MISSOULA - Sometimes we answer questions that are quite complex and other times our questions are more black and white — like zebras.
This edition of A Wilder View takes a look at why zebras have stripes.
There’s fierce competition in the wild, but you're more likely to see lions faceoff with panthers on the gridiron than in the great outdoors.
So why do zebras masquerade as NFL referees in the wild? The question as to why zebras have stripes is one that’s long stumped researchers.
Theories suggested it helped them camouflage or that stripes served as an identity nametag for zebras to recognize each other.
But newer research suggests the stripes help them repel those pesky horse flies.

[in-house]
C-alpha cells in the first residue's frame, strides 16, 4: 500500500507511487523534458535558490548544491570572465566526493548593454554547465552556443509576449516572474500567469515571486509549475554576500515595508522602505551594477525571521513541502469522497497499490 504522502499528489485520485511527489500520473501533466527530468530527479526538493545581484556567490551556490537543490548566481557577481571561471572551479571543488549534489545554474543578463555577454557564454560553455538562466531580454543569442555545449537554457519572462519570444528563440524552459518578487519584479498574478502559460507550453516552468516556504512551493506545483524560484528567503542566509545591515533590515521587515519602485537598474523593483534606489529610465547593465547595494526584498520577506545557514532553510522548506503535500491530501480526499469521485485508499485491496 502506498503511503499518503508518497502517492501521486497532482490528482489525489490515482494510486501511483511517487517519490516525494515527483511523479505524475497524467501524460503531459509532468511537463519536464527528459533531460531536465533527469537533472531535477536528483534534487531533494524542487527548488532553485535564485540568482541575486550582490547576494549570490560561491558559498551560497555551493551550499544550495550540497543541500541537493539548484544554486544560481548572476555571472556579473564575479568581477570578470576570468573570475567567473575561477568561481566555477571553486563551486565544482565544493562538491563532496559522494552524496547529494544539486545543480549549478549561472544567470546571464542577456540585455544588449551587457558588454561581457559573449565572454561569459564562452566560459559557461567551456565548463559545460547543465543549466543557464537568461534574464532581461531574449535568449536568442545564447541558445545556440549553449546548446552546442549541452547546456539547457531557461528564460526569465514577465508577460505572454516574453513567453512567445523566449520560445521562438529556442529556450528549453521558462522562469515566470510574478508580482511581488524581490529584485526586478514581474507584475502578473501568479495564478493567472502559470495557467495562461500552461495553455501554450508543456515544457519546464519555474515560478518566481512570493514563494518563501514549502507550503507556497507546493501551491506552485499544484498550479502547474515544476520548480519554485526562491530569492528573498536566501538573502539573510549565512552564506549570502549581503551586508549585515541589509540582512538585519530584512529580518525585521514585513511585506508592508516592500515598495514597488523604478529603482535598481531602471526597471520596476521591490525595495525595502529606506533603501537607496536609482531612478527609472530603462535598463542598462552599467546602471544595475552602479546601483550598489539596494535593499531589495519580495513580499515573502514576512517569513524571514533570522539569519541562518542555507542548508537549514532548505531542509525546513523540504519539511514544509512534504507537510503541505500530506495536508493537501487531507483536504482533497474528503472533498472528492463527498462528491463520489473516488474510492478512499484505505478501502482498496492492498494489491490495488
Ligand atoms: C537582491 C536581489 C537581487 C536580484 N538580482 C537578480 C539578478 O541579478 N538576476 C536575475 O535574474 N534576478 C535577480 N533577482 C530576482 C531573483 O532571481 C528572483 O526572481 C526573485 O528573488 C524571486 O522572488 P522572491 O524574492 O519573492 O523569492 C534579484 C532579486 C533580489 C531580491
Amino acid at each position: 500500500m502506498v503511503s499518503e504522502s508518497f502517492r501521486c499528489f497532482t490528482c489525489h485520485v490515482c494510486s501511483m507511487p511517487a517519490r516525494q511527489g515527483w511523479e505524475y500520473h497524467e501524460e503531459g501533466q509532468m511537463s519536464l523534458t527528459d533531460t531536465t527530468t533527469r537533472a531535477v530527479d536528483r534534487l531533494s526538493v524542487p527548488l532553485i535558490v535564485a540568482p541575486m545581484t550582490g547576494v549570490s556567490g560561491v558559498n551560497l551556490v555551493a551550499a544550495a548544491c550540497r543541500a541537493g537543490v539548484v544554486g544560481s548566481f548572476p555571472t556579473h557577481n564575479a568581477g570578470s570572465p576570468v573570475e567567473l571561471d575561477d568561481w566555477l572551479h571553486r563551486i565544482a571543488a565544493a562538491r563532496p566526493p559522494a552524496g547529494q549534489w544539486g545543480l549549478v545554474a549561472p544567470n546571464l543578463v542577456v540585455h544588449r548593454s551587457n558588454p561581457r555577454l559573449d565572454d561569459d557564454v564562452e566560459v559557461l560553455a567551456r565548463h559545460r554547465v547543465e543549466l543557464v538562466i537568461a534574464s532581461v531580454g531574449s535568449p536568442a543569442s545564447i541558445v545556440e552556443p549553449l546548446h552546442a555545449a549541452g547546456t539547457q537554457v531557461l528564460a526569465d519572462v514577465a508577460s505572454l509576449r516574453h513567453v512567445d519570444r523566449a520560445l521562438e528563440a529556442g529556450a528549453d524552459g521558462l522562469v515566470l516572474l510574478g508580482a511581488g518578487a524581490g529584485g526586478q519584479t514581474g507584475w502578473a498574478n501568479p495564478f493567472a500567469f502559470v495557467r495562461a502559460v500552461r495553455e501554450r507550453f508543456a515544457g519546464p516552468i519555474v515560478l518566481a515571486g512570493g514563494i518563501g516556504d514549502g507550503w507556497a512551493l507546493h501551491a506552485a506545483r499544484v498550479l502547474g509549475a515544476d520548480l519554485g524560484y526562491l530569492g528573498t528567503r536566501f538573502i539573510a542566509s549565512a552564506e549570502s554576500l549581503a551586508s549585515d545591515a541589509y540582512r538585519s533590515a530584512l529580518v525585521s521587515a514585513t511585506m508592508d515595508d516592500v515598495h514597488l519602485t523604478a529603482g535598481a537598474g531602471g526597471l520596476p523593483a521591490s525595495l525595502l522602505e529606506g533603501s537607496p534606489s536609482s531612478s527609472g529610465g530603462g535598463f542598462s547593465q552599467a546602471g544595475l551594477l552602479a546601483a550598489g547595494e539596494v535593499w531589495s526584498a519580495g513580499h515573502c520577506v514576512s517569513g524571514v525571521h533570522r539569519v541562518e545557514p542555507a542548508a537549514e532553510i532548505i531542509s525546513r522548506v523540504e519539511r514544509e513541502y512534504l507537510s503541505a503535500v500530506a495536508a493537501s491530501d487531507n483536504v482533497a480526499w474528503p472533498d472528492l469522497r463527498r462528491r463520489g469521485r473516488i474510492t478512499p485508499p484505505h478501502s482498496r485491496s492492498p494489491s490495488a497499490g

Researchers from Bristol University studied the benefits of zebra stripes by examining how horseflies behaved around zebras and horses.
They put patterned coats on horses and discovered those in striped patterns were less bothered by flies than horses in black or white coats.
One of the lead researchers told us their greatest finding was the intensity of striping on the animal correlates with the number of horse flies it attracts.
In updated research, the team looked at more patterns and found horseflies are attracted to large darker objects and are less attracted to dark broken patterns.
Horses with gray coats experienced the most horsefly landings followed by horses in coats with large black triangles and then coats with small checkerboard patterns.
Horseflies were least attracted to horses with striped coats and stripes with higher contrast meant even fewer flies.
The researchers say zebra stripes are sharply outlined and thin because this specifically deters horseflies.
It is a complicated answer to a black-and-white question.